We are developing this library to be your resource for
information regarding the world of quilting. We will be
continually adding more resources for your use. Hopefully you
will enjoy perusing the Library and feel compelled to add information
that you think other quilters would find useful. Please send any
submissions to: Library@QuiltHome.com
We currently have the following resources:
- information regarding the quality and availability of
Quilting Tips - simple tips to improve your quilting techniques
Quilting Glossary - definitions of quilting-related terms
Quilting Links - links to other good quilting references
″I try to work with the best 100%
cotton fabrics available from my local quilt store. These fabrics
are the best available on the market. If you are bargain hunting
somewhere other than your quilt store, it is extremely important
to understand that the fabric might not be printed on the first quality
greige goods (the raw fabric the design is printed on). This may
not seem important when you are first trying to establish your stash,
but it can cause serious problem down the road. When the fabric
is not top quality, all your hard work may be in vain. The quilt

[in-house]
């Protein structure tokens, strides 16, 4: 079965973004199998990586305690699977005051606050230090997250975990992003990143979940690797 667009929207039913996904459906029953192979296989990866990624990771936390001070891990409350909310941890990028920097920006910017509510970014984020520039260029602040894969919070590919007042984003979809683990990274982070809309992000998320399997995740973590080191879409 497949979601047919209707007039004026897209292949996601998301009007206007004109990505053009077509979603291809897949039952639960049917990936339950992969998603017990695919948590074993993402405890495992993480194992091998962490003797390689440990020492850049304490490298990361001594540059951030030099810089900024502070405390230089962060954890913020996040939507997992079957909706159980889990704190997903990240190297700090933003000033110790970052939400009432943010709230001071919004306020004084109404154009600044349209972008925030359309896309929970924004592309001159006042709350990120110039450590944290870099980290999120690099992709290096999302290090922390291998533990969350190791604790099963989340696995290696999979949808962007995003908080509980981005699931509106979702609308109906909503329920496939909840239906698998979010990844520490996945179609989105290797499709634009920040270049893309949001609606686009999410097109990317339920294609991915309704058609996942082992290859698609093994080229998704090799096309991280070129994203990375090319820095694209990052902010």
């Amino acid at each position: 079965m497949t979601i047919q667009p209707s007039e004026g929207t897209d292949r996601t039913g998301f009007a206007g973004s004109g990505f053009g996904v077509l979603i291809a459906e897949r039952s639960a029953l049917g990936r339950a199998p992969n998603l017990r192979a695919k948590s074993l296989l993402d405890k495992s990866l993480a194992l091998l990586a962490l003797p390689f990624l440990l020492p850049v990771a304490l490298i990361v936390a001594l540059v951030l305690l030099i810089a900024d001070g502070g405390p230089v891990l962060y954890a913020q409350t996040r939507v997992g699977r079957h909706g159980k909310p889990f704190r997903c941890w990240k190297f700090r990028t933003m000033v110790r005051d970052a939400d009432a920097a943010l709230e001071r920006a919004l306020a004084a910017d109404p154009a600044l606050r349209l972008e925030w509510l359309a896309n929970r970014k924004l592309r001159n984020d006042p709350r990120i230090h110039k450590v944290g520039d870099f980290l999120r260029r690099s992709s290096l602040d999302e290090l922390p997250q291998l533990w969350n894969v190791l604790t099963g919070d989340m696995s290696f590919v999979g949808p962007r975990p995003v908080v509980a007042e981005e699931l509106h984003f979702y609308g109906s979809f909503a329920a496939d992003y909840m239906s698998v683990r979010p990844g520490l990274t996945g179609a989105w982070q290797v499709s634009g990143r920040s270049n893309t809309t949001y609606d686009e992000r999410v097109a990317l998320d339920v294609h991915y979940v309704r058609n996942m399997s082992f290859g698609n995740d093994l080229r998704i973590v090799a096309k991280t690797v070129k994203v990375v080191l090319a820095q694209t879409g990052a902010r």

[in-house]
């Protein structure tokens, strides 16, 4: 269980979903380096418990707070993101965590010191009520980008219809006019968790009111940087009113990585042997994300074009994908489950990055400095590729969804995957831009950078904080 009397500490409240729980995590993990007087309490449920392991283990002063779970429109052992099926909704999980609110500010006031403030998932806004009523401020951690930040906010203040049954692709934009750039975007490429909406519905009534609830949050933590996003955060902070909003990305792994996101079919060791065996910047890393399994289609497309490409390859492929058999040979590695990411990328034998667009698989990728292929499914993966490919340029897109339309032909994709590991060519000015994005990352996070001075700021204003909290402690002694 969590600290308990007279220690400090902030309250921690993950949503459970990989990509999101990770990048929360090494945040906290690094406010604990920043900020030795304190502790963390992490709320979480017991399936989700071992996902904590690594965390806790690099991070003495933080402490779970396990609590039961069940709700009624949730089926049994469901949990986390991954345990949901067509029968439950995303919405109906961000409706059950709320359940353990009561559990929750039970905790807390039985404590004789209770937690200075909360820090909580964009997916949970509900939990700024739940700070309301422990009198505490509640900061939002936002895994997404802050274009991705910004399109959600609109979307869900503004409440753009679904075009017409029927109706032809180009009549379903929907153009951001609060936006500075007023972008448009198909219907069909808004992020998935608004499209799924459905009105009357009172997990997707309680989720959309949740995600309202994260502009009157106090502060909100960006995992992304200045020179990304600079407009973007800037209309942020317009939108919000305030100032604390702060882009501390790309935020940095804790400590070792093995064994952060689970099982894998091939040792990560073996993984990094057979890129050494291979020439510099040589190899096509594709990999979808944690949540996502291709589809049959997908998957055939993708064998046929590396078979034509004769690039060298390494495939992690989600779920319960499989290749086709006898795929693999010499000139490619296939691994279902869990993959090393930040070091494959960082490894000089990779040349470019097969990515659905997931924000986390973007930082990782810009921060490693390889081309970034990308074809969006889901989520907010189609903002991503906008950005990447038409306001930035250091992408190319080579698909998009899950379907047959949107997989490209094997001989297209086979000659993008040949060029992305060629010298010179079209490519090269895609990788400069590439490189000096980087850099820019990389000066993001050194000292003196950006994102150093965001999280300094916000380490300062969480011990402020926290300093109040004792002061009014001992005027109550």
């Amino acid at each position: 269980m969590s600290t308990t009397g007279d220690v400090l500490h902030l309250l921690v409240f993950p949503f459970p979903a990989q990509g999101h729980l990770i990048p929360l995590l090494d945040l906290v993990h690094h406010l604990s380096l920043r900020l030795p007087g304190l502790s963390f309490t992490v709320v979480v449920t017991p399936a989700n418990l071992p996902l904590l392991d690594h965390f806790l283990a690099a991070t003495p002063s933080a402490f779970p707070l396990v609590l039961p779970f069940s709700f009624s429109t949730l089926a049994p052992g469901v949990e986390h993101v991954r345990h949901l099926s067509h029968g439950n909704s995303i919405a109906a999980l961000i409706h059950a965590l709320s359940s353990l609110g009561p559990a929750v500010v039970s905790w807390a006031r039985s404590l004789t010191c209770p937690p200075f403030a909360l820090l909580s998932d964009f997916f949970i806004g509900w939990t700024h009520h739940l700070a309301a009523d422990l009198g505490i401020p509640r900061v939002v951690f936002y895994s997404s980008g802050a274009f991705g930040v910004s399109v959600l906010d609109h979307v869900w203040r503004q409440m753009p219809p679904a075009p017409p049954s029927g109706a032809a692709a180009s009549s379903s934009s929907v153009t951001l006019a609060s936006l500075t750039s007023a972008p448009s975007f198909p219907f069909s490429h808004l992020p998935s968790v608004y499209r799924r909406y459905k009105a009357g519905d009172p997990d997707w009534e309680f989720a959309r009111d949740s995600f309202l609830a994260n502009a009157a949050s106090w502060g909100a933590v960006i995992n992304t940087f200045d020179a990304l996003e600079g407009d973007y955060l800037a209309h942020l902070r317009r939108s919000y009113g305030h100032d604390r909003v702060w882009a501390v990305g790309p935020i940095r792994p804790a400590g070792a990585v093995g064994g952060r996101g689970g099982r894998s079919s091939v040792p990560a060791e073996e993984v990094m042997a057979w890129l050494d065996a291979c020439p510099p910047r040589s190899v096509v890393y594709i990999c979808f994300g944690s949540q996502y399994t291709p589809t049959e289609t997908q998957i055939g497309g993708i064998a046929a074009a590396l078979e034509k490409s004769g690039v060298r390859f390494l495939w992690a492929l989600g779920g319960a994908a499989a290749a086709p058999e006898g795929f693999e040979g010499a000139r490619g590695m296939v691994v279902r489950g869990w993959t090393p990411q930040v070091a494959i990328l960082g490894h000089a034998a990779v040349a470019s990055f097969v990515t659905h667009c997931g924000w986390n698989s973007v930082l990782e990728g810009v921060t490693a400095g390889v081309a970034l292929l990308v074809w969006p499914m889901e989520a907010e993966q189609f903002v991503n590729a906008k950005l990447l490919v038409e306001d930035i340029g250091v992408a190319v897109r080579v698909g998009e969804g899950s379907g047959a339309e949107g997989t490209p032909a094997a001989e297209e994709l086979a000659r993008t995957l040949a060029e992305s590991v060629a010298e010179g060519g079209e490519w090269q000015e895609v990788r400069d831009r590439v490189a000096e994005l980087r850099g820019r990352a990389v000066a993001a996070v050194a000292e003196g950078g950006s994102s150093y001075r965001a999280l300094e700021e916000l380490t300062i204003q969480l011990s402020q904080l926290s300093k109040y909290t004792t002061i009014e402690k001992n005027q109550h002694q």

might fall apart right before your eyes or stretch and distort, making
piecing difficult. This disaster would be due to a lesser thread
count (fewer threads per inch) and improper processing. In some
classes I′ve taught, students have become quite frustrated because the
bargain fabrics they brought in would not behave or piece together
willingly. A lot of hard work goes into making a quilt, and your
time is worth using the best products available. I would rather
have five pieces of high quality fabric than twenty pieces of lesser
Shopping with Alex Anderson
The Difference Between Chain Store Fabrics
and Quilters′ Grade
I′m often asked, "Is there really any
difference between the printed
cottons found in chain stores for $2.99 to $5.99 per yard and those
found in quilt shops and the best mail order catalogs for $7.99 to
$9.99?" You bet there is!
Premium brands start with high quality
greige (gray) goods. Premium
greige goods have a thread count of at least 60 by 60 threads, and most
have thread counts higher than "60 square." Higher thread counts
produce a silkier hand, less bearding when quilted, longer fabric life
and better printing definition.
Most chain store cotton prints are made
from less expensive greige
goods that have 60 square construction or less. In chain stores, 60
square construction is considered to be the benchmark of high quality.
In addition to thread count, fabric
quality is also determined by the
diameter of the yarns used, the size of the cotton filaments and the
length of the cotton staple. Although premium raw materials are more
expensive and add to the final price you pay, you get a far superior
Premium brands typically make use of a
higher number of screens (the
number of colors used in the print) and more complex and sophisticated
engravings. High screen counts and complex engravings require using
slower and more exacting flat bed presses than the high speed rotary
presses used by domestic printers for most chain store fabrics.
Once the greige goods are printed, they
have to be "finished". The
printed fabric is placed in a chemical bath that sets the dye into the